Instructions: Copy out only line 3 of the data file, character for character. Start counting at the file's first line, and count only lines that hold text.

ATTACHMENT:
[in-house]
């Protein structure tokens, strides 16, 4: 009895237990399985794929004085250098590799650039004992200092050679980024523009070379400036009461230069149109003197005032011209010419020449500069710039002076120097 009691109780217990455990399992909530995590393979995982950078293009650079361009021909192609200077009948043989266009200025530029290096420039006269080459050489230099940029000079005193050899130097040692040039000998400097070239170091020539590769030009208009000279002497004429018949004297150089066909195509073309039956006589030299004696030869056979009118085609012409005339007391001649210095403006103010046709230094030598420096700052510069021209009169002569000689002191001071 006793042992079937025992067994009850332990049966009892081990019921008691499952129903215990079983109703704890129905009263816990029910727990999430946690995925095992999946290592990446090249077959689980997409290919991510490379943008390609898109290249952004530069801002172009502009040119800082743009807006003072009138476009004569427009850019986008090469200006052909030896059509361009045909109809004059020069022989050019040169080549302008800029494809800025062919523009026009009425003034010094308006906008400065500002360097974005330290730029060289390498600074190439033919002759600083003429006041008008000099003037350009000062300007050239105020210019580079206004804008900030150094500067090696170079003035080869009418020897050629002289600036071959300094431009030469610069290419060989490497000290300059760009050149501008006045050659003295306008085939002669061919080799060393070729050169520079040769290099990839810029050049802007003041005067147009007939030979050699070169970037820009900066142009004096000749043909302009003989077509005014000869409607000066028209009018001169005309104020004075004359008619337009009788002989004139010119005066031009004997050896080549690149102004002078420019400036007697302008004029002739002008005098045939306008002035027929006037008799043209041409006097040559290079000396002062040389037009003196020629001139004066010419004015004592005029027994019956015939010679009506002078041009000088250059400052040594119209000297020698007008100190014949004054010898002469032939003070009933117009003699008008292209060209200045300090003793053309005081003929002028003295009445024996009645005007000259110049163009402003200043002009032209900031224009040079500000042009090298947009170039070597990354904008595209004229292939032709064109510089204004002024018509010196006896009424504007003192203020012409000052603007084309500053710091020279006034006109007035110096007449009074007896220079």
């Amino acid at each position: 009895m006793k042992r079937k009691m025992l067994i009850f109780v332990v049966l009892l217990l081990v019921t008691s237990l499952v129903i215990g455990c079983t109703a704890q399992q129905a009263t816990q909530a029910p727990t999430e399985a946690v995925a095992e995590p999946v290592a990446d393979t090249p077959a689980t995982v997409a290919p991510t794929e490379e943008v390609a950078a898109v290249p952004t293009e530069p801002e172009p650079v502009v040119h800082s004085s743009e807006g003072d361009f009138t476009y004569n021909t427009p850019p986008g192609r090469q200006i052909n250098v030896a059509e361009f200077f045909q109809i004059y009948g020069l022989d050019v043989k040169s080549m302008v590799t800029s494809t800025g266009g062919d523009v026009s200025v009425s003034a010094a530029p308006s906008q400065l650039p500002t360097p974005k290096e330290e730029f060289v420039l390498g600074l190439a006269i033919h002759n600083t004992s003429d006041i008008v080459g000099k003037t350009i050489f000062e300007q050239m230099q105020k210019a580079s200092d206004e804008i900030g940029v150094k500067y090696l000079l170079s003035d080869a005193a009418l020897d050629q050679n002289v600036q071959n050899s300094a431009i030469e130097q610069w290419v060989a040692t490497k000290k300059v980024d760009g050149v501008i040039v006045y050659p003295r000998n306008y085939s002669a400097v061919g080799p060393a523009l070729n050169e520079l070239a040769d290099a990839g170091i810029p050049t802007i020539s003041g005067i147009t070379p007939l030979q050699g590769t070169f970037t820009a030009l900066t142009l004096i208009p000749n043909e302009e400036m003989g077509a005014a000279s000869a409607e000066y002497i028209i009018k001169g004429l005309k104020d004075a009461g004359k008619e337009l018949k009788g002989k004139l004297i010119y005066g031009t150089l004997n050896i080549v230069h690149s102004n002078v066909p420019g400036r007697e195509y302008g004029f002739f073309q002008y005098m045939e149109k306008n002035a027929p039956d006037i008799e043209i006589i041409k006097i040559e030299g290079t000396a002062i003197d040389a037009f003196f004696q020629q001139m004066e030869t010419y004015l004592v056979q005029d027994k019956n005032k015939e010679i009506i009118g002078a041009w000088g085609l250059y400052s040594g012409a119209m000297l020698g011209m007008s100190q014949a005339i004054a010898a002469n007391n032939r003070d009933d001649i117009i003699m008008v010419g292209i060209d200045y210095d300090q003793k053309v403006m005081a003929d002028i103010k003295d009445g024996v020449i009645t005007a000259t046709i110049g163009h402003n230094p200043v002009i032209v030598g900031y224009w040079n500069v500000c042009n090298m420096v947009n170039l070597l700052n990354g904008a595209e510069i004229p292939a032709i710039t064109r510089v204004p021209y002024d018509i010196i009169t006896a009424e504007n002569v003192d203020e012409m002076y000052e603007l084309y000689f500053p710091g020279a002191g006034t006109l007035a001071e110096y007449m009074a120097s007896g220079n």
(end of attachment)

């Amino acid at each position: 009895m006793k042992r079937k009691m025992l067994i009850f109780v332990v049966l009892l217990l081990v019921t008691s237990l499952v129903i215990g455990c079983t109703a704890q399992q129905a009263t816990q909530a029910p727990t999430e399985a946690v995925a095992e995590p999946v290592a990446d393979t090249p077959a689980t995982v997409a290919p991510t794929e490379e943008v390609a950078a898109v290249p952004t293009e530069p801002e172009p650079v502009v040119h800082s004085s743009e807006g003072d361009f009138t476009y004569n021909t427009p850019p986008g192609r090469q200006i052909n250098v030896a059509e361009f200077f045909q109809i004059y009948g020069l022989d050019v043989k040169s080549m302008v590799t800029s494809t800025g266009g062919d523009v026009s200025v009425s003034a010094a530029p308006s906008q400065l650039p500002t360097p974005k290096e330290e730029f060289v420039l390498g600074l190439a006269i033919h002759n600083t004992s003429d006041i008008v080459g000099k003037t350009i050489f000062e300007q050239m230099q105020k210019a580079s200092d206004e804008i900030g940029v150094k500067y090696l000079l170079s003035d080869a005193a009418l020897d050629q050679n002289v600036q071959n050899s300094a431009i030469e130097q610069w290419v060989a040692t490497k000290k300059v980024d760009g050149v501008i040039v006045y050659p003295r000998n306008y085939s002669a400097v061919g080799p060393a523009l070729n050169e520079l070239a040769d290099a990839g170091i810029p050049t802007i020539s003041g005067i147009t070379p007939l030979q050699g590769t070169f970037t820009a030009l900066t142009l004096i208009p000749n043909e302009e400036m003989g077509a005014a000279s000869a409607e000066y002497i028209i009018k001169g004429l005309k104020d004075a009461g004359k008619e337009l018949k009788g002989k004139l004297i010119y005066g031009t150089l004997n050896i080549v230069h690149s102004n002078v066909p420019g400036r007697e195509y302008g004029f002739f073309q002008y005098m045939e149109k306008n002035a027929p039956d006037i008799e043209i006589i041409k006097i040559e030299g290079t000396a002062i003197d040389a037009f003196f004696q020629q001139m004066e030869t010419y004015l004592v056979q005029d027994k019956n005032k015939e010679i009506i009118g002078a041009w000088g085609l250059y400052s040594g012409a119209m000297l020698g011209m007008s100190q014949a005339i004054a010898a002469n007391n032939r003070d009933d001649i117009i003699m008008v010419g292209i060209d200045y210095d300090q003793k053309v403006m005081a003929d002028i103010k003295d009445g024996v020449i009645t005007a000259t046709i110049g163009h402003n230094p200043v002009i032209v030598g900031y224009w040079n500069v500000c042009n090298m420096v947009n170039l070597l700052n990354g904008a595209e510069i004229p292939a032709i710039t064109r510089v204004p021209y002024d018509i010196i009169t006896a009424e504007n002569v003192d203020e012409m002076y000052e603007l084309y000689f500053p710091g020279a002191g006034t006109l007035a001071e110096y007449m009074a120097s007896g220079n």